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EDIT: This question was expanded to include other Unix-like distros such as Hurd and BSD.

Before anyone wonders, I did read related questions and answers; I think I have a sufficiently unique question to give it its own page. I'm considering using my next computer in a multi-OS way, with a very thin host operating system and multiple virtual machines (typically not running simultaneously).

Why? I'd like more flexibility for experimenting with unfamiliar distros than dual-booting offers. I heard that Windows 8 refuses to share a hard drive with anything else, and as I'm a developer I expect to be using it but don't want to give it its own machine. And sometimes I do want to have two operating systems running side-by-side.

I understand this can be a highly subjective question, but maybe I can narrow it down enough. Requirements:

  • uber-thin, in both RAM and HDD. I don't need applications other than maybe a package-manager and/or curses browser (to go grab VirtualBox and anything else I suddenly want). Depending on how much I use the host, I might install a graphical browser.
  • a graphical desktop, although booting to a CLI with commands for the virtual machines would be fine. I'm comfortable using a CLI when I know the command, but can't live in it constantly.
  • stable. I want to install it and forget it; I should barely know there's an operating system under the operating system, but it should be ready for me to use it if the guest OS breaks or I need to do something too heavy for a VM (such as use a remote desktop client).
  • healthy community. I'll have questions; I need a community to answer them. A lot of projects would be a plus, but mostly I'll be installing to the guest operating systems anyway.
  • decent usability. I like having nitty-gritty details hidden from me. deb is nice and apt-get is nicer, but I can compile from source. If it's a common task, it should be straightforward to accomplish - preferably one click or simple command. I can read manpages and build complex commands, but it's not a hobby.

I do prefer the GNOME desktop as it was circa 2009. I can use KDE or get used to any other desktop if I need to.

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closed as primarily opinion-based by jasonwryan, jimmij, Ramesh, Anthon, Braiam Nov 18 '14 at 22:00

Many good questions generate some degree of opinion based on expert experience, but answers to this question will tend to be almost entirely based on opinions, rather than facts, references, or specific expertise. If this question can be reworded to fit the rules in the help center, please edit the question.

Is Linux mandatory or would you accept a non Linux still Unix like OS for the host ? –  jlliagre Dec 17 '11 at 6:53
Are you committed to VirtualBox? It sounds like what you're really after is a hypervisor. –  Gilles Dec 17 '11 at 23:06
@jilliagre Other nixes would be fine I suppose, I just don't want too much of a learning curve. –  Grault Apr 15 '12 at 22:49
@Gilles No, but my understanding was that VirtualBox was simply the solution. Thanks, I'll look at hypervisor. –  Grault Apr 15 '12 at 22:50

3 Answers 3

up vote 10 down vote accepted

It sounds like Debian is a good fit for your requirements. The installer allows you to select what you want in a modular fashion, or you can deselect everything and install anything later pretty trivially with aptitude. It has the option to install X with a graphical desktop environment (GNOME) in the installer, as one of its options. Debian is also highly stable, and as a rolling release it's easy to maintain without having to resort to large upgrades. The community for Debian is large, and has an experienced user base (lots of sysadmins and server administrators for example, although this is true of many Linux distributions). The default install options should give you good usability, and a familiar packaging interface (dpkg/aptitude).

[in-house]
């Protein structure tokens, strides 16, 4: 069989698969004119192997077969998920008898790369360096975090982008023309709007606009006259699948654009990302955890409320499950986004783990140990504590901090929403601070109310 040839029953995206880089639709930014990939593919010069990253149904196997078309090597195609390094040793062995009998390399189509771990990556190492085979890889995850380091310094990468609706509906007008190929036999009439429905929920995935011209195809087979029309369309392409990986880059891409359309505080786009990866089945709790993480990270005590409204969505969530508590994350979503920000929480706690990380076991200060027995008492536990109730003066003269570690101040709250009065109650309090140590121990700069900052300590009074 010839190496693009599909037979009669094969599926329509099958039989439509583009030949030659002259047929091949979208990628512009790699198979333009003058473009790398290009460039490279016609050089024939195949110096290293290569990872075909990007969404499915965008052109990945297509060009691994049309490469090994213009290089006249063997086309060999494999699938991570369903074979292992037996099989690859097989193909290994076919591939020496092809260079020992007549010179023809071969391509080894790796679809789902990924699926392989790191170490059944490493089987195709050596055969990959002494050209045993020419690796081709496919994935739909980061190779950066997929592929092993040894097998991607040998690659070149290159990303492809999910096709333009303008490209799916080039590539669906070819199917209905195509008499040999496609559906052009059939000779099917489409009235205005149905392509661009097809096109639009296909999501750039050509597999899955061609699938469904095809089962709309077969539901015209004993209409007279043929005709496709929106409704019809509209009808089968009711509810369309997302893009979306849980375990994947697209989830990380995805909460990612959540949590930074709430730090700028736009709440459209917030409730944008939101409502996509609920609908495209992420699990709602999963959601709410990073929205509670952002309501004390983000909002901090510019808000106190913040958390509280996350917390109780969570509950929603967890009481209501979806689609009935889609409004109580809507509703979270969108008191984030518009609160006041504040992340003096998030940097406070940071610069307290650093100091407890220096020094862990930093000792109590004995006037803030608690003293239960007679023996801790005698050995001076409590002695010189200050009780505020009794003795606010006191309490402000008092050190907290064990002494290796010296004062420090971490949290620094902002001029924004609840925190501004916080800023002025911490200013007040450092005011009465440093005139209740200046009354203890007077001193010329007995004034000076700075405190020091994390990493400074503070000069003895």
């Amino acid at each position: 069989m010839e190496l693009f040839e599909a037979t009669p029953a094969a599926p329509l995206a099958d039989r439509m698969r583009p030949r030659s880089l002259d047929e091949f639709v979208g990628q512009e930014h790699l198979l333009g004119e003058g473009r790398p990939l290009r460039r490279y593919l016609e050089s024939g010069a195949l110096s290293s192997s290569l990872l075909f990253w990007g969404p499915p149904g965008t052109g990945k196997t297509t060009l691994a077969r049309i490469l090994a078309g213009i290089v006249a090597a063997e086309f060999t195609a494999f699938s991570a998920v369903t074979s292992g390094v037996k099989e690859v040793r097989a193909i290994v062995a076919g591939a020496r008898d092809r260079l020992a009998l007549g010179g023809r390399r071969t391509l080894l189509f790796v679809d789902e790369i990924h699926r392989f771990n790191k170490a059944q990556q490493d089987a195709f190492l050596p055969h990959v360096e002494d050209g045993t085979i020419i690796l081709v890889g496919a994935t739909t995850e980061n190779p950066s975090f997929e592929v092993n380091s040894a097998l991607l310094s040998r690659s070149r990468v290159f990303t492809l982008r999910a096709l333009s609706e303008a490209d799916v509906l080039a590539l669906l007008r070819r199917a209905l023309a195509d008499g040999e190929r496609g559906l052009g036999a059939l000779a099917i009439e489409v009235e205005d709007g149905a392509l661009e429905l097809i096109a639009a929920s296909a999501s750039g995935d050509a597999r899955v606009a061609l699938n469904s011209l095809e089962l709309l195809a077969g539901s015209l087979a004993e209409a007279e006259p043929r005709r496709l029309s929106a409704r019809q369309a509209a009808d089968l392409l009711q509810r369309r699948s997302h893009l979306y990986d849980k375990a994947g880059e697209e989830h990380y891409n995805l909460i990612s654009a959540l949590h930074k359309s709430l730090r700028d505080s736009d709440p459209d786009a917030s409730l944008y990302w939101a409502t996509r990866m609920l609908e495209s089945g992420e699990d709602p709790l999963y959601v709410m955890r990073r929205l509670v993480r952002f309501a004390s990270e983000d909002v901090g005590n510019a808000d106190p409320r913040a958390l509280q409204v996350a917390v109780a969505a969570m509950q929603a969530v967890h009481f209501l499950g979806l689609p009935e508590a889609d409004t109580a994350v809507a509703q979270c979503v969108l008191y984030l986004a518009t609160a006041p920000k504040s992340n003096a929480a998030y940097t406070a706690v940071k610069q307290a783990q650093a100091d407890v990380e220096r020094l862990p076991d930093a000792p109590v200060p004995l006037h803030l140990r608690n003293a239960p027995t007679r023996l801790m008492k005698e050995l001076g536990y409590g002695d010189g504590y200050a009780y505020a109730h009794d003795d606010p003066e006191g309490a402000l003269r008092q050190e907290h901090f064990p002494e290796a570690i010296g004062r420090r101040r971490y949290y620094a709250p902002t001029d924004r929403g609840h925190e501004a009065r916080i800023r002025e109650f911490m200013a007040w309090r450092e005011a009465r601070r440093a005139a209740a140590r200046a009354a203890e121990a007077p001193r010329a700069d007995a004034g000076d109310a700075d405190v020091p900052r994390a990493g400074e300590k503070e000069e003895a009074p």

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Yes - that would have been my answer as well. Debian has not a huge base-dependency tree like SuSE, and is smaller than RedHat (and its clones). –  Nils Dec 16 '11 at 21:21
Debian packages are usually more split-up - i.e. a foo-dev, foo-doc, foo-something etc. for component foo - where other distributions are not that ambitious and just put the whole thing into one package. –  maxschlepzig Dec 16 '11 at 22:06

Not exactly Linux based but you might be interested by SmartOS


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The poster explicitly asks for a Linux distribution. Please stick to the question and don't just post a link to a random Solaris derivative. –  maxschlepzig Dec 16 '11 at 22:02
I stated it is not a Linux distribution. It is definitely not a random distribution but something that might meet the remaining requirements and offer several useful features Linux might be missing. –  jlliagre Dec 16 '11 at 22:08
@jlliagre In the interest of keeping answers on-topic, it may have been more appropriate to first ask in a comment to the original question whether the OP would be open to accepting non-Linux suggestions, or just post your suggestion in a comment. –  jw013 Dec 17 '11 at 1:16
@jw013 Thanks, you are right. I just asked the original poster about it and will remove my answer if he confirms it is off topic. –  jlliagre Dec 17 '11 at 6:55

US Dept of Defense very kindly have produced LPS !


Lightweight distro, runs in RAM. Runs from USB stick or CD. Firefox Browser and (optionally) Open Office, encryption. Updates every few months.

No connection to your own disks, no trace left on machine used. Ultrasecure, but not expandable.

Well worth a look though

Regards, gvnmcknz

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